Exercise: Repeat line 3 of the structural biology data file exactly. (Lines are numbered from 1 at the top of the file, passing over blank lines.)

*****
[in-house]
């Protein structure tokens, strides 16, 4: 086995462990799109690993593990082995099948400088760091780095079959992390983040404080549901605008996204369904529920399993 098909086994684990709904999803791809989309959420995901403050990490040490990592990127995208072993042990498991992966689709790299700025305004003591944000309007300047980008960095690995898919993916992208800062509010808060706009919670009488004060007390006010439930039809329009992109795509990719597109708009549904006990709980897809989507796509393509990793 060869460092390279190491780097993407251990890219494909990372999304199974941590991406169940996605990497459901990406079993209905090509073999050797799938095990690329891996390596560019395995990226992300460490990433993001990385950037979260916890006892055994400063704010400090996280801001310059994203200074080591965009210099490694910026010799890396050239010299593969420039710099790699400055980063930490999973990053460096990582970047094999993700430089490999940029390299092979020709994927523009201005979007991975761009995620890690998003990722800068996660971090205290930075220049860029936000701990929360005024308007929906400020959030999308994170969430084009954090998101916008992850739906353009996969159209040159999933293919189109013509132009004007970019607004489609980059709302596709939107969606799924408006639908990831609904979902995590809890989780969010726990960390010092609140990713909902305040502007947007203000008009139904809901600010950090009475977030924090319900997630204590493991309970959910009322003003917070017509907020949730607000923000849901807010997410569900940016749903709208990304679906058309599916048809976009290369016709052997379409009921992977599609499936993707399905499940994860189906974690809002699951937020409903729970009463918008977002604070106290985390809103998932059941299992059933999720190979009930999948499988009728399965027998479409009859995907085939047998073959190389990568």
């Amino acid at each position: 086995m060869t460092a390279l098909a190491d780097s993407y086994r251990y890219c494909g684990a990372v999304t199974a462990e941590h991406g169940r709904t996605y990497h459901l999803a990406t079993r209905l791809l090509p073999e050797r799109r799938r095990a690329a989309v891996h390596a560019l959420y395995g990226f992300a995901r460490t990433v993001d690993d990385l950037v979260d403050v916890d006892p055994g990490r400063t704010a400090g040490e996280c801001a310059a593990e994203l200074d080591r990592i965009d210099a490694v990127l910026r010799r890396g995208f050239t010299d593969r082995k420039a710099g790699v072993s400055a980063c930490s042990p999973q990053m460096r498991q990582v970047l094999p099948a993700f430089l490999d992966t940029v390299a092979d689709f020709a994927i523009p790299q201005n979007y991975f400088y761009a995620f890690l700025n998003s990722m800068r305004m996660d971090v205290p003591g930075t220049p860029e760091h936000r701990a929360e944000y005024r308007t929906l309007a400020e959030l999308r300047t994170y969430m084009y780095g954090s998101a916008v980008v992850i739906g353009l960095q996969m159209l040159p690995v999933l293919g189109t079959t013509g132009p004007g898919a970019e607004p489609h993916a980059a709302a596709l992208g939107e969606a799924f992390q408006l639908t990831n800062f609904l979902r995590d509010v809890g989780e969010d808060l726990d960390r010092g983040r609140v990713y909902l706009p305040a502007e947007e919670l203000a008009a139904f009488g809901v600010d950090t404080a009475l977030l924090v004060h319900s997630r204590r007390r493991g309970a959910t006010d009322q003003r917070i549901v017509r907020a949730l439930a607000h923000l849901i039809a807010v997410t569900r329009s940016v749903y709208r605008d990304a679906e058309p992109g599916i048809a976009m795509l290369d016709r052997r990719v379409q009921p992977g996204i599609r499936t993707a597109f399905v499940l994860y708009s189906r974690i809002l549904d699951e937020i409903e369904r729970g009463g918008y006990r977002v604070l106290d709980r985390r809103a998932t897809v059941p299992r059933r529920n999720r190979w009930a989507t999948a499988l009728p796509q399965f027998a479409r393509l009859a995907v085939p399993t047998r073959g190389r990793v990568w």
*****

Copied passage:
């Amino acid at each position: 086995m060869t460092a390279l098909a190491d780097s993407y086994r251990y890219c494909g684990a990372v999304t199974a462990e941590h991406g169940r709904t996605y990497h459901l999803a990406t079993r209905l791809l090509p073999e050797r799109r799938r095990a690329a989309v891996h390596a560019l959420y395995g990226f992300a995901r460490t990433v993001d690993d990385l950037v979260d403050v916890d006892p055994g990490r400063t704010a400090g040490e996280c801001a310059a593990e994203l200074d080591r990592i965009d210099a490694v990127l910026r010799r890396g995208f050239t010299d593969r082995k420039a710099g790699v072993s400055a980063c930490s042990p999973q990053m460096r498991q990582v970047l094999p099948a993700f430089l490999d992966t940029v390299a092979d689709f020709a994927i523009p790299q201005n979007y991975f400088y761009a995620f890690l700025n998003s990722m800068r305004m996660d971090v205290p003591g930075t220049p860029e760091h936000r701990a929360e944000y005024r308007t929906l309007a400020e959030l999308r300047t994170y969430m084009y780095g954090s998101a916008v980008v992850i739906g353009l960095q996969m159209l040159p690995v999933l293919g189109t079959t013509g132009p004007g898919a970019e607004p489609h993916a980059a709302a596709l992208g939107e969606a799924f992390q408006l639908t990831n800062f609904l979902r995590d509010v809890g989780e969010d808060l726990d960390r010092g983040r609140v990713y909902l706009p305040a502007e947007e919670l203000a008009a139904f009488g809901v600010d950090t404080a009475l977030l924090v004060h319900s997630r204590r007390r493991g309970a959910t006010d009322q003003r917070i549901v017509r907020a949730l439930a607000h923000l849901i039809a807010v997410t569900r329009s940016v749903y709208r605008d990304a679906e058309p992109g599916i048809a976009m795509l290369d016709r052997r990719v379409q009921p992977g996204i599609r499936t993707a597109f399905v499940l994860y708009s189906r974690i809002l549904d699951e937020i409903e369904r729970g009463g918008y006990r977002v604070l106290d709980r985390r809103a998932t897809v059941p299992r059933r529920n999720r190979w009930a989507t999948a499988l009728p796509q399965f027998a479409r393509l009859a995907v085939p399993t047998r073959g190389r990793v990568w």